Elizabeth Mulvahill

Newsflash (in case you haven’t heard): TEACHERS ARE BURNED OUT. The sprint has turned into a marathon, and although things seem kind of back to normal, the pandemic continues to exert its unsettling presence. Some kids are behind academically, some kids have forgotten how to behave in school, and yet all of the demands on the teacher (and then some) remain.

What teachers need right now is authentic, practical help from their administrators. They don’t want to hear empty phrases about self-care or peppy reminders about “doing what’s best for kids.” Morale is low, teachers are leaving the field in droves, and things have to change.

Here are 7 ways principals can help.

1. Take things off teachers’ plates

A twitter post from Principal Gerry Brooks

Source: Instagram

As much as possible, find ways to relieve teachers from anything that is not directly related to what is happening in their classrooms. Come up with creative solutions for extra things, like duty. Enlist volunteers or create a rotating schedule so that teachers only have to serve at recess or in the bus lanes every couple of months. Don’t pile on too many things at one time. Spread out observations, conferences, and professional development meetings. Cancel meetings that can be handled with a simple email. Offer to take a class now and then so teachers can have a break.

2. Adopt an open door policy

Teachers are up to their eyeballs dealing with the emotional and academic challenges of anxious kids. It takes a toll, and teachers need a safe space to process their own thoughts and feelings. Provide ample opportunity for teachers to voice concerns related to their burnout. Validate their feelings, and steer away from judgment because, to be honest, we’re all overwhelmed.

3. Become a communications expert

Be extremely purposeful with the style and frequency of your communication. Clear, positive messages that do not overwhelm an already overwhelmed staff are very much appreciated. Remember, less is more. Be their filter—distill information for teachers without bombarding them.

4. Help teachers maintain a healthy balance

A FB post from a teacher praising her principal

Source: Facebook

More than ever, teachers need support maintaining their balance. In order to do their best, there has got to be a clear boundary between home time and work time. Rest and recovery, away from school, are essential. Good principals stand firm on life-work boundaries and communicate this policy to parents as well. Keep an eye out for teachers that continually put their own needs in last place. Your teachers’ welfare is as important as your students’—make sure they’re taking care of themselves.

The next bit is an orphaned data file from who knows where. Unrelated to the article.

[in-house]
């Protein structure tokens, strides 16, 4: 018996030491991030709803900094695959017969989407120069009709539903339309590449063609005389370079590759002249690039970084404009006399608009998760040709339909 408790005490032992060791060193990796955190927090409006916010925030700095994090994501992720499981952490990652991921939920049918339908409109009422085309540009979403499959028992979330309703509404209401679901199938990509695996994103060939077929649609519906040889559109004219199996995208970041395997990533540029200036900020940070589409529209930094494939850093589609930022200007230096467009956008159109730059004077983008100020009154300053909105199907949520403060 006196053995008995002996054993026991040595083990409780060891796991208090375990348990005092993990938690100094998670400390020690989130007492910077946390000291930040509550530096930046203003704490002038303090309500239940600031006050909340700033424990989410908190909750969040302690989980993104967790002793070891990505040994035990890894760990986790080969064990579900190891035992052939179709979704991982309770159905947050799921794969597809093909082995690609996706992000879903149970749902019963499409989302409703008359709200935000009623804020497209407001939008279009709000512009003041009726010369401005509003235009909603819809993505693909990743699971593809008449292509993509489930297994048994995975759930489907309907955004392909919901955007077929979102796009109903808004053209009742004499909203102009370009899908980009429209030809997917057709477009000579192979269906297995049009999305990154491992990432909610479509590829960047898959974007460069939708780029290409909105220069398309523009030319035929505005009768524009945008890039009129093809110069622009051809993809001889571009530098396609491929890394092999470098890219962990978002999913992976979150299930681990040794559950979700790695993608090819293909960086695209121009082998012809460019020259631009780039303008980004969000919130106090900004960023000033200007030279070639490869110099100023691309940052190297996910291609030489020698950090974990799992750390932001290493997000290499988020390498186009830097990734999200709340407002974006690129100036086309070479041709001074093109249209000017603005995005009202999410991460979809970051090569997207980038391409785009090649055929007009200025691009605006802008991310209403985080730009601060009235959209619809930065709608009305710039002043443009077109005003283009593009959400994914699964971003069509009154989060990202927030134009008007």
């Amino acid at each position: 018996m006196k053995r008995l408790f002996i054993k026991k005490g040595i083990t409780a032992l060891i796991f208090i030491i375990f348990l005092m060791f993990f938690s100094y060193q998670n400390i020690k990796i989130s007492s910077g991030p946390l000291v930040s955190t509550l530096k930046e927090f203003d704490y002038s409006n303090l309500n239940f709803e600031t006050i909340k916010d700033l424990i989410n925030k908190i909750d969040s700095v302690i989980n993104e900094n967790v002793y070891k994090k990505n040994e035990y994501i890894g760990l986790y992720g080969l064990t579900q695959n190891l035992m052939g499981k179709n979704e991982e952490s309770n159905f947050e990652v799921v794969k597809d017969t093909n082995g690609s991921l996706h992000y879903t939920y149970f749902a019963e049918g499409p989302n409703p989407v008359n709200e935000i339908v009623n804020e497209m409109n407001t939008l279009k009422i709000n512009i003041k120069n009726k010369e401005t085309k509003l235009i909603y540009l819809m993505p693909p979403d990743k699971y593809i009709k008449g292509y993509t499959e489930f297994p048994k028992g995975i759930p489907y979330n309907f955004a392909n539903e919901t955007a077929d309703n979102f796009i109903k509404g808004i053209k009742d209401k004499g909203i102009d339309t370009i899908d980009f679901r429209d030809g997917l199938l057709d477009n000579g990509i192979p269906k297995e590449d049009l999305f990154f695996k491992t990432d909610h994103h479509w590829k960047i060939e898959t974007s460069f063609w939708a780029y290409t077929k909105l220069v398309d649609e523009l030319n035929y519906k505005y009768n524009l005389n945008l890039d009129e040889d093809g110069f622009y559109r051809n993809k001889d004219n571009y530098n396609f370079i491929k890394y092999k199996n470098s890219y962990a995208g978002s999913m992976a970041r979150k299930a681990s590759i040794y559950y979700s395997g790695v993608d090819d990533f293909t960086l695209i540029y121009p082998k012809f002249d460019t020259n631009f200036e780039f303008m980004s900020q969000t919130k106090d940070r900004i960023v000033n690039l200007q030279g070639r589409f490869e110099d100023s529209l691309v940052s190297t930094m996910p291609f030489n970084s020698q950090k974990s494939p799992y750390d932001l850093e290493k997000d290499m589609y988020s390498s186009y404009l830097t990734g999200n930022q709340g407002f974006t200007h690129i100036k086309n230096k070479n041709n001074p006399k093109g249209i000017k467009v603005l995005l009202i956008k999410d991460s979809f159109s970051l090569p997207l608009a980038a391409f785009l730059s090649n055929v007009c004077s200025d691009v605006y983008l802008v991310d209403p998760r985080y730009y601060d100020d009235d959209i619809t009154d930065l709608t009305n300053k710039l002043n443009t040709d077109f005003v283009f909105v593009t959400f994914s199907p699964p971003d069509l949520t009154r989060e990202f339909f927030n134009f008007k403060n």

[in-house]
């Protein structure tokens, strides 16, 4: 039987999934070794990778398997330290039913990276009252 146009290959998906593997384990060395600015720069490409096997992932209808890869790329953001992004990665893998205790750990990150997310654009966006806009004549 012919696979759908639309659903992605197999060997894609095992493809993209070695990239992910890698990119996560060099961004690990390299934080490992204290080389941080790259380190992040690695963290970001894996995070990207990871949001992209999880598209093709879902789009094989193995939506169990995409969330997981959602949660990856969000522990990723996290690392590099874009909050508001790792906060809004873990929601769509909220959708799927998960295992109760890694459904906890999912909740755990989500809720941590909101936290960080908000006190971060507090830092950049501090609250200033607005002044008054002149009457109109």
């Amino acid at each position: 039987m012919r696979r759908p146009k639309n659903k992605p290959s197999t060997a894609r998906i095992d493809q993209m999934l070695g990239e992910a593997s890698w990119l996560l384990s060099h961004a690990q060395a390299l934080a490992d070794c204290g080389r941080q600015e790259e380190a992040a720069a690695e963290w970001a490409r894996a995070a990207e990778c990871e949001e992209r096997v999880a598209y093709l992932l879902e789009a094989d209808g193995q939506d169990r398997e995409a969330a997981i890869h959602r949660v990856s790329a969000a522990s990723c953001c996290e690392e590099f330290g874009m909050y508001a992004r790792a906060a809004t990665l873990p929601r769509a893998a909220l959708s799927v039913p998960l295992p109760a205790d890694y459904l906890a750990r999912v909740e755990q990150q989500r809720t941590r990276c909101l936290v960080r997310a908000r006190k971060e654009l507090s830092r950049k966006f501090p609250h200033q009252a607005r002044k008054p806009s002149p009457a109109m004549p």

5. Lead with purpose

Be vigilant about using teachers’ time wisely. Plan faculty meetings and PDs to operate with the utmost efficiency. Make sure that any new policy you implement has a powerful, clear, connected purpose. When directives come from the district level, break them down into manageable chunks for your teachers. For example, when new technology comes along (even if it will ultimately be super helpful), don’t dump the whole curriculum in their laps. Introduce one bite-sized piece at a time.

6. Check in on them daily

Make a habit of walking the halls to check on your teachers. Your presence shows them that you care and you’re willing to be in the trenches with them. Offer more than a “How’s it going?”. Practice active listening to find out what’s working and what’s not working.

7. Have your teacher’s back with parents

A FB post from a teacher praising her principal

Source: Facebook

Your teachers are your team, and you are their coach. Just like a coach wouldn’t tolerate parents on the sideline attacking their players, principals shouldn’t tolerate parents harassing their teachers. While most parents handle questions and concerns in a respectful manner, there are those that step outside the boundaries. Stand up for your teachers and show that your loyalty is with the team.

8. Discipline disruptive kids appropriately

We all know it only takes one out-of-hand kid to throw the whole class off track. And nothing frustrates a teacher more than sending a disruptive child to the office, only to have them return ten minutes later with a lollipop in hand. Most teachers do not ask for help unless they absolutely need it. Take their concerns seriously, and find solutions that work for everyone involved.

9. Trust your teachers

Now is not the time to micromanage. Remember, autonomous teachers are happy teachers. Aside from district-wide expectations and agreed-upon building norms, don’t sweat the small stuff. Give your teachers wide berth for deciding what’s best for their own classrooms.

We would like to hear your thoughts too. How can principals help teachers right now? Share in the comments below.

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